UPDATE 8 PM FRIDAY
Aliy Zirkle and Jake Berkowitz are out of Grayling after completing mandatory eight-hour layovers at the Yukon River checkpoint, the bookends of an eight-musher platoon in pursuit of Martin Buser.
Based on departure times out of Grayling, Buser owns a five-hour lead over Zirkle and is nearly seven hours ahead of Berkowitz.
Buser began the 60-mile run from Grayling to Eagle Island at 12:52 p.m.
Zirkle, last year's runnerup, was the first to give chase, leaving at 5:54 p.m. when her eight hours were up. Berkowitz, 26 and part of the mushing's wave of young guns, left at 7:39 p.m. when his layover ended.
Between them was a mix of old and new -- Norwegian rookie Joar Leifseth Ulsom (6:25 p.m. departure), 2011 Rookie of the Year Nicolas Petit of Girdwood (6:39 p.m.), tough and steady Jessie Royer of Montana (6:55), 2004 champion Mitch Seavey of Seward (6:58 p.m.), four-time champion Jeff King of Denali Park (also at 6:58 p.m.) and last year's fourth-place finisher, Aaron Burmeister of Nome (7:06 p.m.).
Berkowitz is the only one out of Grayling who is still driving a full team of 16 dogs.
He clocked the fastest time on the 18-mile run from Anvik to Grayling, doing it in 2 hours, 15 minutes. Buser had the second fastest time at 2:25. None of the frontrunners did it slower than 2:37.
UPDATE 3:30 PM FRIDAY
At this point, the Iditarod Trail Sled Dog Race has become Martin Buser's race to lose.
At 12:52 p.m., the four-time Iditarod champion sailed past Grayling and the group of mushers who had leapfrogged his team in Anvik earlier this morning while he was napping and eating gourmet food. Buser is now heading for the Eagle Island checkpoint with few mushers chasing his tail.
The nearest dog driver is Sterling's Mitch Seavey, who finished serving his mandatory eight-hour rest in Shageluk at 9:59 a.m. Iditarod's official standings say the 2004 Iditarod champion sits in 15th place, but in reality has the best shot at catching up to Buser. Seavey is just a few miles outside of Grayling while Buser is 15 miles upriver from the village.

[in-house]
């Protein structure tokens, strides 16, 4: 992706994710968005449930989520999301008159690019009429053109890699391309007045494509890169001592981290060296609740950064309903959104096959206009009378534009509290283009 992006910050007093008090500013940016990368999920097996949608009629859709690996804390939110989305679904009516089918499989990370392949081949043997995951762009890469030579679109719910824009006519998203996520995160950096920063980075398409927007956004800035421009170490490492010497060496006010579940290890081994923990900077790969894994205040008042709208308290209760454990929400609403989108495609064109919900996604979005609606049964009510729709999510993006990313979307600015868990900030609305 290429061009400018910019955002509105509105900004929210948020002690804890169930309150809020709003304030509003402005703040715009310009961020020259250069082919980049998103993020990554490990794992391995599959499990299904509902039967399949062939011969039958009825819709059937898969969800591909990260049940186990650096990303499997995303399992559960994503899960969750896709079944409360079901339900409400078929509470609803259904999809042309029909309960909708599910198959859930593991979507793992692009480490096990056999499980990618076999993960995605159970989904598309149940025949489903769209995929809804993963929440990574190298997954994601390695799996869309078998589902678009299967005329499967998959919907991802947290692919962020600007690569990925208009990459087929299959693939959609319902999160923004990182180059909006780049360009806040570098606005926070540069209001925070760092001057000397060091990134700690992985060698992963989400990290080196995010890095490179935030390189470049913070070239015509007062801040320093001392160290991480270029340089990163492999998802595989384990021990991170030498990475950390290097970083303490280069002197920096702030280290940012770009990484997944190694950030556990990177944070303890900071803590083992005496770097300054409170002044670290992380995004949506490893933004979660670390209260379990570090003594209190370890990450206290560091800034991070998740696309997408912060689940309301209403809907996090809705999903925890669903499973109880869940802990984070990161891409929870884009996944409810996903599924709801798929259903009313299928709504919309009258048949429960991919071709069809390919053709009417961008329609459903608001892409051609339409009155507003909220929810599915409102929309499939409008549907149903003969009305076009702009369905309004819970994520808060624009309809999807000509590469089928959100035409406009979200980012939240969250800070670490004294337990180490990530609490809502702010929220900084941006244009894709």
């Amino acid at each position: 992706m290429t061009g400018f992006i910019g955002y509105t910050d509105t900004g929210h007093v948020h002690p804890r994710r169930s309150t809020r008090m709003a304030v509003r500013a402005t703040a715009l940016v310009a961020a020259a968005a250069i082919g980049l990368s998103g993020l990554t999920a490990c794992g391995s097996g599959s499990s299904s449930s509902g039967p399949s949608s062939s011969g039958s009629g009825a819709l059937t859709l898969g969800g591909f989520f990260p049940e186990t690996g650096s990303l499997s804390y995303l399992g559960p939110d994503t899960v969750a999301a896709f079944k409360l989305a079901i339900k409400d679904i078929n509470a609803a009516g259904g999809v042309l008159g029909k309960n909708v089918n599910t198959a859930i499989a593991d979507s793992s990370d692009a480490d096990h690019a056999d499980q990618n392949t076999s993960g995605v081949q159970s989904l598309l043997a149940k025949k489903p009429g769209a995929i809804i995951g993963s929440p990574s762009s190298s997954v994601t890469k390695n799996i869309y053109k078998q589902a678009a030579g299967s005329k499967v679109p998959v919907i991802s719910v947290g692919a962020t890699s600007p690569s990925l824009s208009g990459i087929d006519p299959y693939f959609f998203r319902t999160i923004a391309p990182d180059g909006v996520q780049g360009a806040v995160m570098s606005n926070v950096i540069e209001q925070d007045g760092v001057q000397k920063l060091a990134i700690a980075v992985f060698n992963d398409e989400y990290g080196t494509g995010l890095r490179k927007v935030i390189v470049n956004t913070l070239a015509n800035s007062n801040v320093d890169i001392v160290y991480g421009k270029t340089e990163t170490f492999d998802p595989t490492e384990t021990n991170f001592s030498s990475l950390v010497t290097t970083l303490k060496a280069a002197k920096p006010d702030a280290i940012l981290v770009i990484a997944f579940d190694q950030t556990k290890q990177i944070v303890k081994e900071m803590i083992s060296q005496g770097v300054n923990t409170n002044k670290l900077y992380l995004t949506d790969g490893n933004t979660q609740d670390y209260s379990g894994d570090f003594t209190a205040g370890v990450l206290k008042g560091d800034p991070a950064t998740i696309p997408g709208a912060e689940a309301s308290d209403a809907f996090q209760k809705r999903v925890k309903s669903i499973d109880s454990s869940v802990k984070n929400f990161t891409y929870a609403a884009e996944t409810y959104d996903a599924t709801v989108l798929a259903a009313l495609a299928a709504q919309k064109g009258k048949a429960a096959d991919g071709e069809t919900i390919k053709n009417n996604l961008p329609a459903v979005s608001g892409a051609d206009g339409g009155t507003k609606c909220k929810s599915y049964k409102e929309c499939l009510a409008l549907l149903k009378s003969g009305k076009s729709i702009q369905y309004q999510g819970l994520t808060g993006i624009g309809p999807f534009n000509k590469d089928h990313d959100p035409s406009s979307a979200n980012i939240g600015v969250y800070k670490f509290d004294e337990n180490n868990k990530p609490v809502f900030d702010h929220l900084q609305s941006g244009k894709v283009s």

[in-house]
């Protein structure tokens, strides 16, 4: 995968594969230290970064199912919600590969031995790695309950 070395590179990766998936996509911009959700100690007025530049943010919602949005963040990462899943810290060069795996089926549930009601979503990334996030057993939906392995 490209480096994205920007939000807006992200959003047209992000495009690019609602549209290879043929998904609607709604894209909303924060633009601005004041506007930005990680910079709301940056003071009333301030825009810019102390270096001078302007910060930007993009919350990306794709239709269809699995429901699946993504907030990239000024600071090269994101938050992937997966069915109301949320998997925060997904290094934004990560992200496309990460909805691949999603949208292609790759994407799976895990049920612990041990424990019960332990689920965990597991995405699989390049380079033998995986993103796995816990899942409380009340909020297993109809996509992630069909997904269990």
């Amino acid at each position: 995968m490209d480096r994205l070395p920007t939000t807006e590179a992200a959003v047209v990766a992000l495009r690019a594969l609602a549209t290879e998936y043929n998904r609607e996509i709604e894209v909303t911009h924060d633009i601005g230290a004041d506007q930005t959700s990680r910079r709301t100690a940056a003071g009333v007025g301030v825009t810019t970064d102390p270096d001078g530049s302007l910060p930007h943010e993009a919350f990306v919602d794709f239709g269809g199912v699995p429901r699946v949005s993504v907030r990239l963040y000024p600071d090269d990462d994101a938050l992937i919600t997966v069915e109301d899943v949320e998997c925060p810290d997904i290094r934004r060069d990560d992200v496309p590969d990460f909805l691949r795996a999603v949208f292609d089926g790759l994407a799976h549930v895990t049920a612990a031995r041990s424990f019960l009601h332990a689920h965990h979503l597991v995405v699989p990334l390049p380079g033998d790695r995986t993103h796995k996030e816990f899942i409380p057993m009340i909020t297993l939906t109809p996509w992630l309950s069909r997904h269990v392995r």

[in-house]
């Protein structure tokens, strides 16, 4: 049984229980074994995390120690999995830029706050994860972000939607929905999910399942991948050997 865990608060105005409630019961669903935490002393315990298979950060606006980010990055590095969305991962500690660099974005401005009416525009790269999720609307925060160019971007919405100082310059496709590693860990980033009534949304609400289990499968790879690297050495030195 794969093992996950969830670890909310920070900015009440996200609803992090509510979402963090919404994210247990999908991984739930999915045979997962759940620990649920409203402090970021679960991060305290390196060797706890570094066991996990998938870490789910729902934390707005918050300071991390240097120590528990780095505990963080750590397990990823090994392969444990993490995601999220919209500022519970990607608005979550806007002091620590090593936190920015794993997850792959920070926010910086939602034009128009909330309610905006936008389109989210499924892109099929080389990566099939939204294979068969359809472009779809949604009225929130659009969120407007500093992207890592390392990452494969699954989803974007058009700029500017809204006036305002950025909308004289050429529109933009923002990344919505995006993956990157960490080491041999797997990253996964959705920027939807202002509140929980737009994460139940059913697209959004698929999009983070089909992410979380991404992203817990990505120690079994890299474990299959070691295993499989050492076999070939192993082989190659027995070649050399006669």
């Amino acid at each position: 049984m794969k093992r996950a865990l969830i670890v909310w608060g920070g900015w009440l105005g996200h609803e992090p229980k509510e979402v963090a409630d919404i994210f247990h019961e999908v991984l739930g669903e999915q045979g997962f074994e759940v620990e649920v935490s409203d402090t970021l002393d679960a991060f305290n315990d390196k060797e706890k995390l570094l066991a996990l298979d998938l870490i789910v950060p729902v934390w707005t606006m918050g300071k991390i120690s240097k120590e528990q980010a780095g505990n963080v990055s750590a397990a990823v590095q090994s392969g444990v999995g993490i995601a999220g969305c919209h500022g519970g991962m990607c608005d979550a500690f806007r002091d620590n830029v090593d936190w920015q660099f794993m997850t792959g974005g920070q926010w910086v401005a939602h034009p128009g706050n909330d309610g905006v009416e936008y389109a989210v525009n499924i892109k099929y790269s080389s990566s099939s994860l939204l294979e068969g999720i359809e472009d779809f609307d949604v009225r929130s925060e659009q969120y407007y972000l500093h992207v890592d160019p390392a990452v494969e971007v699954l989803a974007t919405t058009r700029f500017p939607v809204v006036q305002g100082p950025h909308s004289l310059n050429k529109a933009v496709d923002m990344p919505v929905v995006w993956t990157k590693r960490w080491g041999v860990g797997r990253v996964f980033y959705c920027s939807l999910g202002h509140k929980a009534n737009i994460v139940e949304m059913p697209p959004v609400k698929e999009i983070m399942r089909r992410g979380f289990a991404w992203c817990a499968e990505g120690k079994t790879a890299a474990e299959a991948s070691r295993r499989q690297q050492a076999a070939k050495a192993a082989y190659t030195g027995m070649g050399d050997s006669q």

Other than Buser and Seavey, the only other mushers who have finished taking their eight-hour breaks are Ray Redington Jr. and Dallas Seavey.
UPDATE 12:30 PM FRIDAY
Residents of Grayling greeted the first Iditarod musher to arrive there at 9:54 Friday morning when Aliy Zirkle pulled into the Yukon River checkpoint.
The Two Rivers musher in search of her first Iditarod victory completed the 18-mile run from Anvik seven minutes slower, but with two dogs fewer, than Aaron Burmeister, who arrived at 11:06 with 15 dogs. At 11:37 a.m., Big Lake musher Jake Berkowitz was the third musher to reach Grayling.
Burmeister left Anvik this morning wearing a raincoat. He also prepared himself to race upriver during the cold of the night.
"I decided to go to Grayling instead of going straight to Anvik, just to set myself for going up the river in the dark," the Nome musher said. "So I took a three-hour break on the way from Iditarod to Shageluk, just to set myself up for a night run tonight, thinking it was going to be sunny and not cloudy. But it is what it is."